NEW YORK (
) -- Natural gas and crude oil prices were higher, but giving up some earlier gains, as a December cold spell in the U.S. helped support prices in the morning.
The January delivery contract for natural gas on the Nymex was continuing its rally, though coming down from earlier session highs. The contract recently added 3 cents to $5.80 per million British thermal units, a day after the
government reported a sharp draw down in inventory. The reported withdrawal of some 207 billion cubic feet last week fueled a surge in futures on Thursday to their highest levels in nearly a year. The contract ultimately settled 31 cents higher at $5.46 per million BTUs.
Though there is still a glut of supply, two consecutive weeks of natural gas drawdowns has one analyst thinking that a realignment may be afoot.
"I think the market has underestimated the amount of demand destruction that took place over the summer, and I think this demand destruction potentially masked the amount of supply destruction -- vis-a-vis, the shutting of these wells that we've seen -- and I think the market is now playing catch up to this, and hence the strength in natural gas prices," said Stephen Schork, analyst and editor of the energy newsletter
The Schork Report
. "Look, I'm not ready to get super bullish on natural gas because there's still a significant amount of spare capacity sitting out there. But I think the last two reports signal a tectonic shift in the fundamentals as we've understood them for the better part of this year. I think it's dawning on the market that it's time to reevaluate the supply/demand equations."
U.S. Natural Gas Fund
rose 1.5%, while shares for
were adding 3.5% and 1.2%.
was slumping by 0.7% in the morning.
The January crude oil contract climbed above $74 on Friday, though the contract is retreating from highs. The contract recently added 34 cents to $72.99 a barrel. An
inventory report on Wednesday showing easing supplies helped prop up prices, though futures ended relatively flat on Thursday.
"I think the market is more technically driven at this point," said Gene McGillian, analyst and broker at Tradition Energy, noting that it's not surprising to see prices range between $69 and $75 right now. "The market is torn between the fundamental picture and prospects for an improving economy which will help stimulate demand. That's going to be playing out in the weeks to come."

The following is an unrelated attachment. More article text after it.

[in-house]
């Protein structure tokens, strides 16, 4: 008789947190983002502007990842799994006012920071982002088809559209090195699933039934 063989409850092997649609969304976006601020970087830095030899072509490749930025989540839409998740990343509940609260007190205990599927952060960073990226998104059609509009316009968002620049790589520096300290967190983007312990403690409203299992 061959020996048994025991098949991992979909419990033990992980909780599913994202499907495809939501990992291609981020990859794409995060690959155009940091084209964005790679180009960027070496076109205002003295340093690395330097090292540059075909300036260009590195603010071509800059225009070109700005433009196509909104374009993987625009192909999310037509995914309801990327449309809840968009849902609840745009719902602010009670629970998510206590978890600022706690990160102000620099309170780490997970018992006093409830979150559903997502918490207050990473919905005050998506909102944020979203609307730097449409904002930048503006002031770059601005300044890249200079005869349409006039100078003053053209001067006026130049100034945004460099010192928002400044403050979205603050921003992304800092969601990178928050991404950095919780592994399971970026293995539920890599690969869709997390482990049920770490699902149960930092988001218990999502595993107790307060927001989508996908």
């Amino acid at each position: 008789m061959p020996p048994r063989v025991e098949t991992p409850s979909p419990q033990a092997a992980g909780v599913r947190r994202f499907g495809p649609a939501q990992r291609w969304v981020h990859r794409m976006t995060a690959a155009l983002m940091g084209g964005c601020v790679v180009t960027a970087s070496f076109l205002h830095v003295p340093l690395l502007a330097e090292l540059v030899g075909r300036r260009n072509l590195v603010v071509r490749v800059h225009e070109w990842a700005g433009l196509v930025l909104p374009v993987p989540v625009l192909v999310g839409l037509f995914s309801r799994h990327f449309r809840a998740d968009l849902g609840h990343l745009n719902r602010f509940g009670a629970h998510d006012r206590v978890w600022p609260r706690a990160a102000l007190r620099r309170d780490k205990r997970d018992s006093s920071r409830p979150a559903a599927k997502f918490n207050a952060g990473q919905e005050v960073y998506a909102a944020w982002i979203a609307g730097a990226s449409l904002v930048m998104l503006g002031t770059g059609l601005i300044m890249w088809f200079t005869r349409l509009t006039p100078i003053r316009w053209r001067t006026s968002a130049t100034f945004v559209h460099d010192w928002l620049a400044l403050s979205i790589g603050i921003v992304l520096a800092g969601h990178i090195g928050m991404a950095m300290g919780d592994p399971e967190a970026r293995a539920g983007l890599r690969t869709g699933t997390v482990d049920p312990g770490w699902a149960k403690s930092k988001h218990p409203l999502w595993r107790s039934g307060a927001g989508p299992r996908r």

Market watchers were also eyeing geopolitical tensions in the Middle East. Reports swirled in the morning that an Iranian force seized an oil well in southern Iraq, which some were attributing as support for the earlier spike in morning prices.
The curious timing of the brouhaha also comes ahead of a meeting of oil ministers next week. The Organization of the Petroleum Exporting Countries, of which both Iraq and Iran are a part, will meet on Dec. 22 in Luanda, Angola. Many expect that OPEC will keep output levels unchanged at the conclusion of the get together.
Looking ahead, McGillian notes that the holiday season will likely increase illiquidity and price volatility as traders head to the sidelines for the break. "As long as the market continues to remain in this range we've seen in the last four or five weeks, the price moves will be because of thinness in the market more than anything else, unless something does happen," he added.
The NYSE Arca Oil Index was declining by 0.2% on Friday.
shares recently shed 0.4% to $67.98. Fellow integrated operations lost ground, with
slipping 0.1% and
declining by 1.3%.
shares slid 1.1% to $33.87. On Thursday, the company reported a fire at an oil sands facility in Canada. It also expects production to be reduced while repairs are made.
Elsewhere on the Nymex, January heating oil advanced a fraction of a penny to $1.96 a gallon, as January gasoline rose 1 cent to $1.87 a gallon.
Written by Sung Moss in New York